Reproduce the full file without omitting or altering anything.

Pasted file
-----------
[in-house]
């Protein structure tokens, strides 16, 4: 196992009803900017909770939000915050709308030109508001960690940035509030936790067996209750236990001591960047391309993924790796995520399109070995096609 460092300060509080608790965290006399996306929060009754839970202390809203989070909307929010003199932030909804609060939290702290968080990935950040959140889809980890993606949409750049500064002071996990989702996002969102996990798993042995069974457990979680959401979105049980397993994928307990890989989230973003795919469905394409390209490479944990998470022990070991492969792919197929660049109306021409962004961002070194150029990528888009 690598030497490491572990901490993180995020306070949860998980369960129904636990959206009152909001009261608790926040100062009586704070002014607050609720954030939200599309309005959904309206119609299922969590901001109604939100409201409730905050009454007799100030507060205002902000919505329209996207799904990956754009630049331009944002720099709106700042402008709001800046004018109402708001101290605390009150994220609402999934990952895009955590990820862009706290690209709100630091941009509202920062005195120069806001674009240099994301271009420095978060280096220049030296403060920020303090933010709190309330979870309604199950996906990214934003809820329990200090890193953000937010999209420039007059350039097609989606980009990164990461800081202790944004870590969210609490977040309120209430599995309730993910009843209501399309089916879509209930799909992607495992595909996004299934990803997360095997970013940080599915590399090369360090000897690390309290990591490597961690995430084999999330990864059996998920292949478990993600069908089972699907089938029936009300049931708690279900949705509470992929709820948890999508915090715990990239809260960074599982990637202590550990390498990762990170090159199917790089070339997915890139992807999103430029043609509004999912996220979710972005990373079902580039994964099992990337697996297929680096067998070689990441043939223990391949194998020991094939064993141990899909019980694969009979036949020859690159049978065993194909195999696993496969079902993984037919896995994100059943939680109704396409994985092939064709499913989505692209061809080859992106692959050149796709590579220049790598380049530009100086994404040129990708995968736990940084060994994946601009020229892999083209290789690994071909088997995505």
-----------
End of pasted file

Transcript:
[in-house]
């Protein structure tokens, strides 16, 4: 196992009803900017909770939000915050709308030109508001960690940035509030936790067996209750236990001591960047391309993924790796995520399109070995096609 460092300060509080608790965290006399996306929060009754839970202390809203989070909307929010003199932030909804609060939290702290968080990935950040959140889809980890993606949409750049500064002071996990989702996002969102996990798993042995069974457990979680959401979105049980397993994928307990890989989230973003795919469905394409390209490479944990998470022990070991492969792919197929660049109306021409962004961002070194150029990528888009 690598030497490491572990901490993180995020306070949860998980369960129904636990959206009152909001009261608790926040100062009586704070002014607050609720954030939200599309309005959904309206119609299922969590901001109604939100409201409730905050009454007799100030507060205002902000919505329209996207799904990956754009630049331009944002720099709106700042402008709001800046004018109402708001101290605390009150994220609402999934990952895009955590990820862009706290690209709100630091941009509202920062005195120069806001674009240099994301271009420095978060280096220049030296403060920020303090933010709190309330979870309604199950996906990214934003809820329990200090890193953000937010999209420039007059350039097609989606980009990164990461800081202790944004870590969210609490977040309120209430599995309730993910009843209501399309089916879509209930799909992607495992595909996004299934990803997360095997970013940080599915590399090369360090000897690390309290990591490597961690995430084999999330990864059996998920292949478990993600069908089972699907089938029936009300049931708690279900949705509470992929709820948890999508915090715990990239809260960074599982990637202590550990390498990762990170090159199917790089070339997915890139992807999103430029043609509004999912996220979710972005990373079902580039994964099992990337697996297929680096067998070689990441043939223990391949194998020991094939064993141990899909019980694969009979036949020859690159049978065993194909195999696993496969079902993984037919896995994100059943939680109704396409994985092939064709499913989505692209061809080859992106692959050149796709590579220049790598380049530009100086994404040129990708995968736990940084060994994946601009020229892999083209290789690994071909088997995505």